Our Executive Creative Director Jonathan Rouxel said something quite arresting to me the other day:
The best strategies [in advertising] are built on, and powered by, a cultural tension. As with tectonic plates and especially weather patterns, collisions and tensions of conflicting forces produce powerful currents – from tornadoes and hurricanes to gulf streams. When a strategy is built on these current, great ideas burst out of them.
In addition to the spectacular use of metaphor, this was an insight worth chewing on. It took me back to something I learned in screenwriting class as an undergraduate: that every good story needs a conflict. Without conflict or tension, there’s nowhere to go. You just have a Hallmark card – nice sentiment, but nothing that provokes real emotion.
And a brand, we have all come to learn, is like a character living a story. That’s why we talk about “brand values” and “brand personality”: personifying the brand and giving it utterly human qualities. Put another way, if the brand is an “it” or a “what”, then you’ve failed to make it relevant or compelling. A brand must be a “who”, through and through.
So, going back to Jonathan’s statement, what are some vivid examples of “cultural tension points” at the epicenter of brands? Many come to mind…
What was Toyota’s Prius, but the answer to a cultural tension around our increasing discomfort with combustion engine vehicles and their impact on our environment? What is Apple but our culture’s ringing answer to a deep and mounting inner conflict about the rise of machines and our potential enslavement to them? Ridley Scott’s sweeping “1984” spot was indeed a volcano rising from that tension. And Airbnb is arguably a brilliant resolution to the tension that travelers feel not only around the cost of hotels, but the sense of dislocation that comes with traveling to a strange city. “Belong anywhere,” the campaign beckons.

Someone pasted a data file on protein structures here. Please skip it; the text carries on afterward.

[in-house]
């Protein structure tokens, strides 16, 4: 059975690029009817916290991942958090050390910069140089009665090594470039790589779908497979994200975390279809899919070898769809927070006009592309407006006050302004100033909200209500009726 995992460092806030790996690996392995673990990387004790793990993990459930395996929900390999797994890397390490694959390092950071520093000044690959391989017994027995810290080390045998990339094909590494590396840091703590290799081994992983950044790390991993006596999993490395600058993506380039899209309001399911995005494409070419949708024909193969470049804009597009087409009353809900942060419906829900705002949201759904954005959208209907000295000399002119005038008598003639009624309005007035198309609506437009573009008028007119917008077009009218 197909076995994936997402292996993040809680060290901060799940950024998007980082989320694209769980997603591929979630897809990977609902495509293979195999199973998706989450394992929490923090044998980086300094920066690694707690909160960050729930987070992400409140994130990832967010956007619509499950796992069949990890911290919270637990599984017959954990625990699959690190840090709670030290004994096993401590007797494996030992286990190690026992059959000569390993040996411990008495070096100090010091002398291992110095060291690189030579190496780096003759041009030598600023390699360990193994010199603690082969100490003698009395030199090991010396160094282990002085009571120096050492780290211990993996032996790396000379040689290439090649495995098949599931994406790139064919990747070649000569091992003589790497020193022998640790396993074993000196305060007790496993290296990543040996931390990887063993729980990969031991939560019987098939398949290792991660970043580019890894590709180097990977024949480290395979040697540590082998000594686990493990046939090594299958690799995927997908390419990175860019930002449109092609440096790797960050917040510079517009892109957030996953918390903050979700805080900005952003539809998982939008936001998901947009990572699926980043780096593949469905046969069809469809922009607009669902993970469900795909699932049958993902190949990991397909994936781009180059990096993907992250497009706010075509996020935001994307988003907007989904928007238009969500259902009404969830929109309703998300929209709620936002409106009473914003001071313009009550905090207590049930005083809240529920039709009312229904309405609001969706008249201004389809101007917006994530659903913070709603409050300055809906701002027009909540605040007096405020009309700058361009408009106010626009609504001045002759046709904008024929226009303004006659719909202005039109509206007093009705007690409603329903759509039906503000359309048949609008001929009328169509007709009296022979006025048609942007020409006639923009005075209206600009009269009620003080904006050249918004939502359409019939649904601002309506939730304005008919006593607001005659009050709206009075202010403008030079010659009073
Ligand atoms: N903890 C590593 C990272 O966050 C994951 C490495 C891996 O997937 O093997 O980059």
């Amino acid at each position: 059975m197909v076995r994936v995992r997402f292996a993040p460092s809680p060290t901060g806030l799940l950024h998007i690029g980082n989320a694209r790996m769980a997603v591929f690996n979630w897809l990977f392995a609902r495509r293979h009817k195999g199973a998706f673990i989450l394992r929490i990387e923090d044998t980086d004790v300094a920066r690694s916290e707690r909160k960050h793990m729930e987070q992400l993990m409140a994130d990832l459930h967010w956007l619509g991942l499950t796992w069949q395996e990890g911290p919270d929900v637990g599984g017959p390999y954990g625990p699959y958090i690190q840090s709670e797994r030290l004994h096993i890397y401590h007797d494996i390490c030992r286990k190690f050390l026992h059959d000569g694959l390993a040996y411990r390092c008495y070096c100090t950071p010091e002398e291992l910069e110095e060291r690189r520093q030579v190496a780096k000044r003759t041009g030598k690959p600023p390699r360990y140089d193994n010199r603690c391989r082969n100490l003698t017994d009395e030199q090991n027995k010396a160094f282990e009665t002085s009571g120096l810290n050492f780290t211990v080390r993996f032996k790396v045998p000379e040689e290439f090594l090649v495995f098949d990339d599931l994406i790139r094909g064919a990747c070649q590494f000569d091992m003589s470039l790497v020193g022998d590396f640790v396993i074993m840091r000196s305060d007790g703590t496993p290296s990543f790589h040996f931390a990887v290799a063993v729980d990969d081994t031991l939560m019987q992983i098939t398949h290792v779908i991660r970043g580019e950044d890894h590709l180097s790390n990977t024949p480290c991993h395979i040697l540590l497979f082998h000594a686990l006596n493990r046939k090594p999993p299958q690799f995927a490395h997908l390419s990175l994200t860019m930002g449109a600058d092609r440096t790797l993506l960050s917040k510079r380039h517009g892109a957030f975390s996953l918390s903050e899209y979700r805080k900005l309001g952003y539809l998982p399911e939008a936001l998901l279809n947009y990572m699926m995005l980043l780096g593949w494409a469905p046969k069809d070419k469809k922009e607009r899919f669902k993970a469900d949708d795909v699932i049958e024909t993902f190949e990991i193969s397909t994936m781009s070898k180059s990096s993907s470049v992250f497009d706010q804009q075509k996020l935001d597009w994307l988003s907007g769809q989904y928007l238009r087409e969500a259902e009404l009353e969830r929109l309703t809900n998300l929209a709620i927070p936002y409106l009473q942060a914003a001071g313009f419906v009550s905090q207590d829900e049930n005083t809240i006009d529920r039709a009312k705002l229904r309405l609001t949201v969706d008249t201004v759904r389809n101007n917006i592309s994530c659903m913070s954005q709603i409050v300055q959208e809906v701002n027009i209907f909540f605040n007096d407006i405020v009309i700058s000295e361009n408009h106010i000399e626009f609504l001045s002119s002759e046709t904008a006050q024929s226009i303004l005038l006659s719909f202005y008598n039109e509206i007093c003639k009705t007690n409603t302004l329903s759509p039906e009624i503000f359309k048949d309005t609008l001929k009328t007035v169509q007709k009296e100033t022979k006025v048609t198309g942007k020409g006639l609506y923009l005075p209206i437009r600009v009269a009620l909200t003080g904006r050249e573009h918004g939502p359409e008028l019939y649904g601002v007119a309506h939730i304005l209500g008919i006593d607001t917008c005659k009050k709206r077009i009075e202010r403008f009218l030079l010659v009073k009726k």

Finding the right tension point is easier said than done. It’s so easy to recognize it in retrospect, and to merely describe it historically, as I just did. It’s much harder, and more exciting, to search for that tension point with insightful tools, to meet with consumers and do ethnography, to map our own minds, to search our imaginations and behaviours for clues to a fault line where pressure is building a largely invisible place that is ready to erupt with ideas.
Right now, in this nearly surreal, contradictory, and yes, tense time in which we live, those of us who work with brands have an unprecedented opportunity to find tension points to exploit. In our physical reality, we may want to avoid these areas where forces collide, like the people who live in Tornado Alley or on top of the San Andreas Fault. But in the reality of brands, we should be actively seeking them out.